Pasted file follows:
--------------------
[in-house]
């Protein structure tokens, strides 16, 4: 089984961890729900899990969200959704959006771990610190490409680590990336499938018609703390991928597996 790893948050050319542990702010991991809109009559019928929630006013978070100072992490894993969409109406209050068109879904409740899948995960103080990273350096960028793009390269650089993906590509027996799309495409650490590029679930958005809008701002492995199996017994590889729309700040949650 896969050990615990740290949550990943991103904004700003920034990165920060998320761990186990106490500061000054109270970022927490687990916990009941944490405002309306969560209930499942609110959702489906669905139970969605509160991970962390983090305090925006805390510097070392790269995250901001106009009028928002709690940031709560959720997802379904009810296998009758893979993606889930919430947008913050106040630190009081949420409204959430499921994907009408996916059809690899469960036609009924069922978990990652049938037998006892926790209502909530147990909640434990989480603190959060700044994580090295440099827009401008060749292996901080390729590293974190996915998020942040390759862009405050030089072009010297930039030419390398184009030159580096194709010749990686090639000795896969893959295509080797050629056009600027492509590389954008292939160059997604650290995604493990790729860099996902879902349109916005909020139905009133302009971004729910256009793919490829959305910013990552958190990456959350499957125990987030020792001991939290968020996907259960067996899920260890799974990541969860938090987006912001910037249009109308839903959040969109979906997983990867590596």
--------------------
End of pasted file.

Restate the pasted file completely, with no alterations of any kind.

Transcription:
[in-house]
């Protein structure tokens, strides 16, 4: 089984961890729900899990969200959704959006771990610190490409680590990336499938018609703390991928597996 790893948050050319542990702010991991809109009559019928929630006013978070100072992490894993969409109406209050068109879904409740899948995960103080990273350096960028793009390269650089993906590509027996799309495409650490590029679930958005809008701002492995199996017994590889729309700040949650 896969050990615990740290949550990943991103904004700003920034990165920060998320761990186990106490500061000054109270970022927490687990916990009941944490405002309306969560209930499942609110959702489906669905139970969605509160991970962390983090305090925006805390510097070392790269995250901001106009009028928002709690940031709560959720997802379904009810296998009758893979993606889930919430947008913050106040630190009081949420409204959430499921994907009408996916059809690899469960036609009924069922978990990652049938037998006892926790209502909530147990909640434990989480603190959060700044994580090295440099827009401008060749292996901080390729590293974190996915998020942040390759862009405050030089072009010297930039030419390398184009030159580096194709010749990686090639000795896969893959295509080797050629056009600027492509590389954008292939160059997604650290995604493990790729860099996902879902349109916005909020139905009133302009971004729910256009793919490829959305910013990552958190990456959350499957125990987030020792001991939290968020996907259960067996899920260890799974990541969860938090987006912001910037249009109308839903959040969109979906997983990867590596």